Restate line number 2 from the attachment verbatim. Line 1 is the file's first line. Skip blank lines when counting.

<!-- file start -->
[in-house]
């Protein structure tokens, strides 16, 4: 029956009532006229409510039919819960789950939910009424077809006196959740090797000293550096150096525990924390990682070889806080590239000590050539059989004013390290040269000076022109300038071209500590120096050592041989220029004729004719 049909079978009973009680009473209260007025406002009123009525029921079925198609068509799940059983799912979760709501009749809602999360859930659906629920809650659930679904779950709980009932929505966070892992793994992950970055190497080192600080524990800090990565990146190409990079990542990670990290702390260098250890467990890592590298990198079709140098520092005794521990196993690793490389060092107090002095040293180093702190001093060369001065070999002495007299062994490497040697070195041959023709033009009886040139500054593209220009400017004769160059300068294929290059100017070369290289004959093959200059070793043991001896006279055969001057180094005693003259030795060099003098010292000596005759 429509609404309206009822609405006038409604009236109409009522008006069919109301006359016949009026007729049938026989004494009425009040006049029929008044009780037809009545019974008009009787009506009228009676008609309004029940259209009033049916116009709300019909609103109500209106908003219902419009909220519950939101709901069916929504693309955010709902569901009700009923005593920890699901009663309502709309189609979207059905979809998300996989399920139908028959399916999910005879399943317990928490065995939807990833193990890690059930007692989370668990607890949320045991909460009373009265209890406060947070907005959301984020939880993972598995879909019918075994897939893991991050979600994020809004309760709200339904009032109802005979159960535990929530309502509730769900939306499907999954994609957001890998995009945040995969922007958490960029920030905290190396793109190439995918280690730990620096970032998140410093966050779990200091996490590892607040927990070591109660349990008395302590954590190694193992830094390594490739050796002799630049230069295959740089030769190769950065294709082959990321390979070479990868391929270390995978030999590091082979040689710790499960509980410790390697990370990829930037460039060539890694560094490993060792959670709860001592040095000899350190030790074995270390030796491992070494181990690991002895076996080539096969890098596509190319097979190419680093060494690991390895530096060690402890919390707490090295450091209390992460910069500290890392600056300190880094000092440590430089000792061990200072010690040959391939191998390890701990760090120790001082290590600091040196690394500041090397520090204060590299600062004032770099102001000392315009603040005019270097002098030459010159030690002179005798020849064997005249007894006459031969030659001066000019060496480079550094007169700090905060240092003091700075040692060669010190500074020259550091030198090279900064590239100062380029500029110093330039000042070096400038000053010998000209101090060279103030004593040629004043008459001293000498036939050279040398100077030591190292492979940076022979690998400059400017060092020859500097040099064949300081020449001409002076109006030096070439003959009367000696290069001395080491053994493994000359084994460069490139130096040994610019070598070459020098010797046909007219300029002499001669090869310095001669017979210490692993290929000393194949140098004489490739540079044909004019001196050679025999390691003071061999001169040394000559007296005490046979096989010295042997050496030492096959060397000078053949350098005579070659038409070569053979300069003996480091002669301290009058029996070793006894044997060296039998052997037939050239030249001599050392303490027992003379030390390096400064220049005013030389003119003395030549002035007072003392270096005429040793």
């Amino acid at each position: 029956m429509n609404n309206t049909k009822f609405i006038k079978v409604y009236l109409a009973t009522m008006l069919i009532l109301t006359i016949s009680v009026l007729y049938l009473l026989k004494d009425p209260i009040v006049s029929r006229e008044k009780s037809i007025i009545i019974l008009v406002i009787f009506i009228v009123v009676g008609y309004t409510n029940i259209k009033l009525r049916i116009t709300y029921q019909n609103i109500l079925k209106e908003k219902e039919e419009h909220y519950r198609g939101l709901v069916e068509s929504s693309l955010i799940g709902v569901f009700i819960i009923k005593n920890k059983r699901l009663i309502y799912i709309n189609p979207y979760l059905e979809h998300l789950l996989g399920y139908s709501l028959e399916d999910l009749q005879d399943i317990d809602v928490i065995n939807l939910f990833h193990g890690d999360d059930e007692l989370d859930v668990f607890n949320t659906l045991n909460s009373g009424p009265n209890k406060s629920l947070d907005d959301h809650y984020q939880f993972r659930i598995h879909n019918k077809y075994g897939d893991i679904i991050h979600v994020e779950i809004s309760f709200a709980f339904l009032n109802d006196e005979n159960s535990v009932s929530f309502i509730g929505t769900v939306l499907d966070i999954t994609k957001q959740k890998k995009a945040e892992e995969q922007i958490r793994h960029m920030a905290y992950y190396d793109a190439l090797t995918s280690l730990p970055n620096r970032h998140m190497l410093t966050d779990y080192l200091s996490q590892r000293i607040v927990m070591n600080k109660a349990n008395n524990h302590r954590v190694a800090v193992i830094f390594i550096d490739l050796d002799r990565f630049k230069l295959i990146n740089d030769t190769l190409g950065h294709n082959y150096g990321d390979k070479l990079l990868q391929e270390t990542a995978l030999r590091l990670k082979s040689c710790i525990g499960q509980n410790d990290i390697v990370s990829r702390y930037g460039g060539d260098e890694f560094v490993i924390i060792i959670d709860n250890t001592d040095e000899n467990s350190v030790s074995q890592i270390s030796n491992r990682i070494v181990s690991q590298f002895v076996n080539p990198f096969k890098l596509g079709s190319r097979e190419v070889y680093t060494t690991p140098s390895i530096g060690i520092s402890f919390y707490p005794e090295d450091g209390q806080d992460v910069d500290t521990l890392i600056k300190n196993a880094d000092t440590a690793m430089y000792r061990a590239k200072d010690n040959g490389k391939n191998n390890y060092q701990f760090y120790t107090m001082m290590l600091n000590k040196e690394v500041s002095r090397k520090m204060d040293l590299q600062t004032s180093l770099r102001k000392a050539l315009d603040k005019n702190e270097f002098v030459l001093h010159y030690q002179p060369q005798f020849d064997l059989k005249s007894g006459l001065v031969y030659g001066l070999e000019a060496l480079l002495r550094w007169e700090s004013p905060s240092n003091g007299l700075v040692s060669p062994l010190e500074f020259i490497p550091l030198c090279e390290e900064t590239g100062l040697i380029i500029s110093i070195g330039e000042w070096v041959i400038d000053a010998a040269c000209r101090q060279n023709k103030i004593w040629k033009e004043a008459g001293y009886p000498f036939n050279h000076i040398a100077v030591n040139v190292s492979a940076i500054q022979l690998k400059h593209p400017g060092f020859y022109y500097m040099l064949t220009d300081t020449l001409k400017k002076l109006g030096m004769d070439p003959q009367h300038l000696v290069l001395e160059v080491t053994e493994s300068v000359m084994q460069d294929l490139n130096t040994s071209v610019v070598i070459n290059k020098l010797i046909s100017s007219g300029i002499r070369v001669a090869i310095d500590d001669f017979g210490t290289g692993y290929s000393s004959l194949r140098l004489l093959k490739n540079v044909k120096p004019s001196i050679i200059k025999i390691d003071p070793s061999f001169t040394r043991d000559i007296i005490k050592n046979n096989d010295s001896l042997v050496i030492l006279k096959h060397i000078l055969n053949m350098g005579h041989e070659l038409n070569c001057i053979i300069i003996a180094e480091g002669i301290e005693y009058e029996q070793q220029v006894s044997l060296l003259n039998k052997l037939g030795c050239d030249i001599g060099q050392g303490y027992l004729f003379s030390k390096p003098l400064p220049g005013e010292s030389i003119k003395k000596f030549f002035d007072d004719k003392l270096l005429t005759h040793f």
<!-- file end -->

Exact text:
């Protein structure tokens, strides 16, 4: 029956009532006229409510039919819960789950939910009424077809006196959740090797000293550096150096525990924390990682070889806080590239000590050539059989004013390290040269000076022109300038071209500590120096050592041989220029004729004719 049909079978009973009680009473209260007025406002009123009525029921079925198609068509799940059983799912979760709501009749809602999360859930659906629920809650659930679904779950709980009932929505966070892992793994992950970055190497080192600080524990800090990565990146190409990079990542990670990290702390260098250890467990890592590298990198079709140098520092005794521990196993690793490389060092107090002095040293180093702190001093060369001065070999002495007299062994490497040697070195041959023709033009009886040139500054593209220009400017004769160059300068294929290059100017070369290289004959093959200059070793043991001896006279055969001057180094005693003259030795060099003098010292000596005759 429509609404309206009822609405006038409604009236109409009522008006069919109301006359016949009026007729049938026989004494009425009040006049029929008044009780037809009545019974008009009787009506009228009676008609309004029940259209009033049916116009709300019909609103109500209106908003219902419009909220519950939101709901069916929504693309955010709902569901009700009923005593920890699901009663309502709309189609979207059905979809998300996989399920139908028959399916999910005879399943317990928490065995939807990833193990890690059930007692989370668990607890949320045991909460009373009265209890406060947070907005959301984020939880993972598995879909019918075994897939893991991050979600994020809004309760709200339904009032109802005979159960535990929530309502509730769900939306499907999954994609957001890998995009945040995969922007958490960029920030905290190396793109190439995918280690730990620096970032998140410093966050779990200091996490590892607040927990070591109660349990008395302590954590190694193992830094390594490739050796002799630049230069295959740089030769190769950065294709082959990321390979070479990868391929270390995978030999590091082979040689710790499960509980410790390697990370990829930037460039060539890694560094490993060792959670709860001592040095000899350190030790074995270390030796491992070494181990690991002895076996080539096969890098596509190319097979190419680093060494690991390895530096060690402890919390707490090295450091209390992460910069500290890392600056300190880094000092440590430089000792061990200072010690040959391939191998390890701990760090120790001082290590600091040196690394500041090397520090204060590299600062004032770099102001000392315009603040005019270097002098030459010159030690002179005798020849064997005249007894006459031969030659001066000019060496480079550094007169700090905060240092003091700075040692060669010190500074020259550091030198090279900064590239100062380029500029110093330039000042070096400038000053010998000209101090060279103030004593040629004043008459001293000498036939050279040398100077030591190292492979940076022979690998400059400017060092020859500097040099064949300081020449001409002076109006030096070439003959009367000696290069001395080491053994493994000359084994460069490139130096040994610019070598070459020098010797046909007219300029002499001669090869310095001669017979210490692993290929000393194949140098004489490739540079044909004019001196050679025999390691003071061999001169040394000559007296005490046979096989010295042997050496030492096959060397000078053949350098005579070659038409070569053979300069003996480091002669301290009058029996070793006894044997060296039998052997037939050239030249001599050392303490027992003379030390390096400064220049005013030389003119003395030549002035007072003392270096005429040793």